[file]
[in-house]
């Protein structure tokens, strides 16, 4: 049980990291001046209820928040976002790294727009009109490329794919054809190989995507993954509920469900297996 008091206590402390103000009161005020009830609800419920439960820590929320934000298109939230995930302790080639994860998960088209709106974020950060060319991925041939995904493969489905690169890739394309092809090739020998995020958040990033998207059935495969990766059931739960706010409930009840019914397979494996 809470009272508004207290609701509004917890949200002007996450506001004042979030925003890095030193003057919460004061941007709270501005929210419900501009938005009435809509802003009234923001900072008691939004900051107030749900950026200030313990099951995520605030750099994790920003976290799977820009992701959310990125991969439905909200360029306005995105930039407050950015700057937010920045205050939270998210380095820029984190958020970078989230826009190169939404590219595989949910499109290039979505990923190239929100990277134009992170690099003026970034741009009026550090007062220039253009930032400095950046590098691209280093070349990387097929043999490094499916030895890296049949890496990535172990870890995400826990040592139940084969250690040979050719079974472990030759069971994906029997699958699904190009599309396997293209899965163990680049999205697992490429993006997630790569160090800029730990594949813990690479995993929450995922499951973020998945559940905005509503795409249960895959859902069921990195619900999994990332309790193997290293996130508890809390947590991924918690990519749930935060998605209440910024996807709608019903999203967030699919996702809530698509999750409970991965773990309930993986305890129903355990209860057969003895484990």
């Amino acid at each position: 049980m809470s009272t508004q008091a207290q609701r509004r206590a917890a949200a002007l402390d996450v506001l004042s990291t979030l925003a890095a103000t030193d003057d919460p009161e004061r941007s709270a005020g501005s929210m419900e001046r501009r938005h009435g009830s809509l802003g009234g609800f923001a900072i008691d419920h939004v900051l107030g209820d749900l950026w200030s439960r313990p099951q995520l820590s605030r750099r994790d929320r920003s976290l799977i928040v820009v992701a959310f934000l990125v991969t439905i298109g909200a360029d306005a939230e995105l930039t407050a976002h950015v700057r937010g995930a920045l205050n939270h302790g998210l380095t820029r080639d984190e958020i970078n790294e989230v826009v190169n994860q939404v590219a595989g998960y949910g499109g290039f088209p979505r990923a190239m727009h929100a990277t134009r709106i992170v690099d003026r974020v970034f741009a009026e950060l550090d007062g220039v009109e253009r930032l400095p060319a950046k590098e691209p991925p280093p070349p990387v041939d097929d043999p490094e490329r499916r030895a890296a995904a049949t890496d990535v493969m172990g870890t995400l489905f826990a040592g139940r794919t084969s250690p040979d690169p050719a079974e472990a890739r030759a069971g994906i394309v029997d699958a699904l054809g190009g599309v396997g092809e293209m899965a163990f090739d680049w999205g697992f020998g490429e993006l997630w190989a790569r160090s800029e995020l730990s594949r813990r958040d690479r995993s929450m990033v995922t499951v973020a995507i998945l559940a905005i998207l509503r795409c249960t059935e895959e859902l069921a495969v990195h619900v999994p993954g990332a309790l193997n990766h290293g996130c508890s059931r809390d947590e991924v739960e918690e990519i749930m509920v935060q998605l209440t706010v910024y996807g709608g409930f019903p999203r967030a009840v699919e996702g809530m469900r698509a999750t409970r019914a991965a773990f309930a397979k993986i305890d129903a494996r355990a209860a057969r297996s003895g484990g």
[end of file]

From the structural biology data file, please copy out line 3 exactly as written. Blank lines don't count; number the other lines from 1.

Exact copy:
């Amino acid at each position: 049980m809470s009272t508004q008091a207290q609701r509004r206590a917890a949200a002007l402390d996450v506001l004042s990291t979030l925003a890095a103000t030193d003057d919460p009161e004061r941007s709270a005020g501005s929210m419900e001046r501009r938005h009435g009830s809509l802003g009234g609800f923001a900072i008691d419920h939004v900051l107030g209820d749900l950026w200030s439960r313990p099951q995520l820590s605030r750099r994790d929320r920003s976290l799977i928040v820009v992701a959310f934000l990125v991969t439905i298109g909200a360029d306005a939230e995105l930039t407050a976002h950015v700057r937010g995930a920045l205050n939270h302790g998210l380095t820029r080639d984190e958020i970078n790294e989230v826009v190169n994860q939404v590219a595989g998960y949910g499109g290039f088209p979505r990923a190239m727009h929100a990277t134009r709106i992170v690099d003026r974020v970034f741009a009026e950060l550090d007062g220039v009109e253009r930032l400095p060319a950046k590098e691209p991925p280093p070349p990387v041939d097929d043999p490094e490329r499916r030895a890296a995904a049949t890496d990535v493969m172990g870890t995400l489905f826990a040592g139940r794919t084969s250690p040979d690169p050719a079974e472990a890739r030759a069971g994906i394309v029997d699958a699904l054809g190009g599309v396997g092809e293209m899965a163990f090739d680049w999205g697992f020998g490429e993006l997630w190989a790569r160090s800029e995020l730990s594949r813990r958040d690479r995993s929450m990033v995922t499951v973020a995507i998945l559940a905005i998207l509503r795409c249960t059935e895959e859902l069921a495969v990195h619900v999994p993954g990332a309790l193997n990766h290293g996130c508890s059931r809390d947590e991924v739960e918690e990519i749930m509920v935060q998605l209440t706010v910024y996807g709608g409930f019903p999203r967030a009840v699919e996702g809530m469900r698509a999750t409970r019914a991965a773990f309930a397979k993986i305890d129903a494996r355990a209860a057969r297996s003895g484990g």